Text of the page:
The Vice Chairperson of the Presidential Commission of Inquiry into the Review of the Constitution of Botswana, Johnson Motshwarakgole, has warned the defiant Bakgatla-Ba-Kgafela that boycotting participation in the proceedings of review of the constitution will have dire consequences on their part.
Speaking on the back of the resistance faced by commissioners in Mochudi this week, the renowned trade unionist said, refusal to participate in the process will mean that other people will take decisions on behalf of Bakgatla.
Commissioners’ experience in Mochudi was a rude awakening, as it became evident that the absence of the tribe Paramount Chief, Kgosi Kgafela II remains a wedge that divides the tribe. Some Bakgatla could not hide their exasperations on the process of the review of the Constitution.
“I, as you, holds a very firm view that, if this process should be wholly complete, Kgosi Kgafela II should take part. However, it is hinged in you, Bakgatla, to ensure he [Kgosi Kgafela II] gives his commentary,” said Motshwarakgole.
“But the fact is anybody who boycotts or withholds their opinion from us, simply means that other people’s opinions are representative of theirs.” Bakgatla said their Paramount Chief, Kgosi Kgafela Kgafela II has put an order that his tribesmen should not participate in the President Mokgweetsi Masisi’s quest to review the Constitution. They said this was clearly indicated in the letter that was written by Kgosi Kgafela II to President Masisi.
One Kabelo Moswetsi, a resident of Mochudi said by participating in this exercise they are pointing a gun on their own heads. He argued that before Bakgatla could take part, there are lots of consultations that have to run between the Bakgatla and the government, some of those were alluded to, in their Paramount Chief’s letter.
“The Government must delegate an Assembly that specifically looks into our issues and concerns as Bakgatla particularly on the issue of our Tribal Territories and the Tribal Act,” he said. Kabelo Kgamanyane concurred with Moswetsi’s sentiments, saying their Chief’s letter indicated that the land of Bakgatla is a reserved land. He said the Bakgatla leader made a request that there be a special dispensation in which him and the President are brought together for a consultation.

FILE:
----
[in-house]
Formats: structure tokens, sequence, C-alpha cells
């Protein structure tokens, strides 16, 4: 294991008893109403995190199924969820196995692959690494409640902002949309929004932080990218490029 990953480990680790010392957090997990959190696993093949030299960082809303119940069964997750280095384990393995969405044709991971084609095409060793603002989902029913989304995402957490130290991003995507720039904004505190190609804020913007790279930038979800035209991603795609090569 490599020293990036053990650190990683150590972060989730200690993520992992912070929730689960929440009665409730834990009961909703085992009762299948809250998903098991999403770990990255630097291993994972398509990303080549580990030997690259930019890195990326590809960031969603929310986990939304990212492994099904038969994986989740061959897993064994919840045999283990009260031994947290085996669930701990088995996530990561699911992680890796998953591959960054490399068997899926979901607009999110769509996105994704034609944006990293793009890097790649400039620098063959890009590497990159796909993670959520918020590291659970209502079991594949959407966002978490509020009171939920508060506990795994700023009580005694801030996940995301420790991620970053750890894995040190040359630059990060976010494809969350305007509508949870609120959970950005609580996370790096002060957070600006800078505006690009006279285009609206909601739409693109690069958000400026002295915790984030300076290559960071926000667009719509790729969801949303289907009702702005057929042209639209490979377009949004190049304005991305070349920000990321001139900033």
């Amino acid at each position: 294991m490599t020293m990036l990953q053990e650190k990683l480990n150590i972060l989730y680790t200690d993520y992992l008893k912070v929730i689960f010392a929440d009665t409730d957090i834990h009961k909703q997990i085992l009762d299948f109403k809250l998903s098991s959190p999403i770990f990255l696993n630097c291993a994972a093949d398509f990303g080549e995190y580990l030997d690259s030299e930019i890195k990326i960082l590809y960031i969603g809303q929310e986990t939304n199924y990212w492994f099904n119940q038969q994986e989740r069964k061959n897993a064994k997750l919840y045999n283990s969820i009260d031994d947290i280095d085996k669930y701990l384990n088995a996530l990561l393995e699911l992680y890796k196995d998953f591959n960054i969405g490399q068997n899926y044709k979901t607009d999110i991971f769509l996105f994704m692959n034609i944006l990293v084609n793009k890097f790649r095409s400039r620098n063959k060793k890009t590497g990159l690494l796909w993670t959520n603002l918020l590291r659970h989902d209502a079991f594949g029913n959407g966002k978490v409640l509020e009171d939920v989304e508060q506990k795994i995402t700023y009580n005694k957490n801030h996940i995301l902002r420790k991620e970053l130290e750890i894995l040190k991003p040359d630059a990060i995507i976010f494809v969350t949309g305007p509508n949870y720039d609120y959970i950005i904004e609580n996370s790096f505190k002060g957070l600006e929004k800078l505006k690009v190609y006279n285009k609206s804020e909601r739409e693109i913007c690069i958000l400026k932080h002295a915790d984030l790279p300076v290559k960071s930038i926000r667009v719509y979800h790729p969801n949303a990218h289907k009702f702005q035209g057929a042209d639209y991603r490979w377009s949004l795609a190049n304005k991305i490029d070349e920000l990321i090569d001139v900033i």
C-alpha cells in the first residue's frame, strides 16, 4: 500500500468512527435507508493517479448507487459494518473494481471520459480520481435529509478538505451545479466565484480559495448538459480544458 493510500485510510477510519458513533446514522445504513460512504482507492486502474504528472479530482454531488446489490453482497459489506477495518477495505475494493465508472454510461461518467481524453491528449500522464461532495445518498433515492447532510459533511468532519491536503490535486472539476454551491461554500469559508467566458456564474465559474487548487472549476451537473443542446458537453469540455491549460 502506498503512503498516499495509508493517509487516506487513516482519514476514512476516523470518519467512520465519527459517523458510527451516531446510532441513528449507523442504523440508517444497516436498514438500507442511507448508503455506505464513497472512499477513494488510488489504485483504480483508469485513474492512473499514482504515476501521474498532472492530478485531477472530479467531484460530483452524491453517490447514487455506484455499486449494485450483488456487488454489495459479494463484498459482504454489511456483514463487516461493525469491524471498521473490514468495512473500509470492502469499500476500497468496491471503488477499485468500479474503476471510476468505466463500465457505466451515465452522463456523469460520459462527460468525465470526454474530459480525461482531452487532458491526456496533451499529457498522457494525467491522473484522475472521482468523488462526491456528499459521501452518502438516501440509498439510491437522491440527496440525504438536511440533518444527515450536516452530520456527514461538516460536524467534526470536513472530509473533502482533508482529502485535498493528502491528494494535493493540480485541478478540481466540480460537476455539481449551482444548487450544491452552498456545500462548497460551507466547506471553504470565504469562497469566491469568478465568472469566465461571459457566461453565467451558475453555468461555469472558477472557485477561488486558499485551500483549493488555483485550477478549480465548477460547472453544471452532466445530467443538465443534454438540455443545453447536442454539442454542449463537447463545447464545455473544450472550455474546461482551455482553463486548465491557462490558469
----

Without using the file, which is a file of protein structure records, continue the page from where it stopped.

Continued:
Bakgatla Regent, Kgosi Bana-Sekai Linchwe, for his part commended the Commissioners for the good work. He said he personally does not have any contribution pertaining to the review of the Constitution, urging Bakgatla to freely venture their opinion. Ontlametse Letsholo, who is as well-known resident, expressed a concern on the whole exercise. He said it was clearly stated by their leader, that they should not take part in it.
“Because we are already sold out, I might as well venture my opinion,” he said. He contended that the time allotted to the meeting is an indication of how Batswana are taken for granted, and that it is deliberate. “You come here, for only two hours and go back hurried, lest you find your co- looters having out-performed you in Gaborone,” he said.
Michael Matlhage, a resident of Mochudi, said there has been a number of Batswana who expressed their desire for the Constitution to be reviewed a while ago. He noted that the unfortunate circumstance is that, now when the process is being actualized, those who passionately expressed their desire to drive the review are not part of the process.
Matlhage asked the commissioners if they had consulted those individuals, who include Kgosi Kgafela II, to make their contributions. “I now pose this question to you my fellow tribesmen, if your leader was not listened to, when speaking to this subject, who are you to be listened to?” he asked rhetorically.
Sekete Ntshole, a resident, when making his contribution, blasted former Chief Justice Maruping Dibotelo for what he deems hypocritical. He stated that; “Kgosi Kgafela has, beyond reasonable doubts, demonstrated his intelligence and advocated for the review of the constitution.”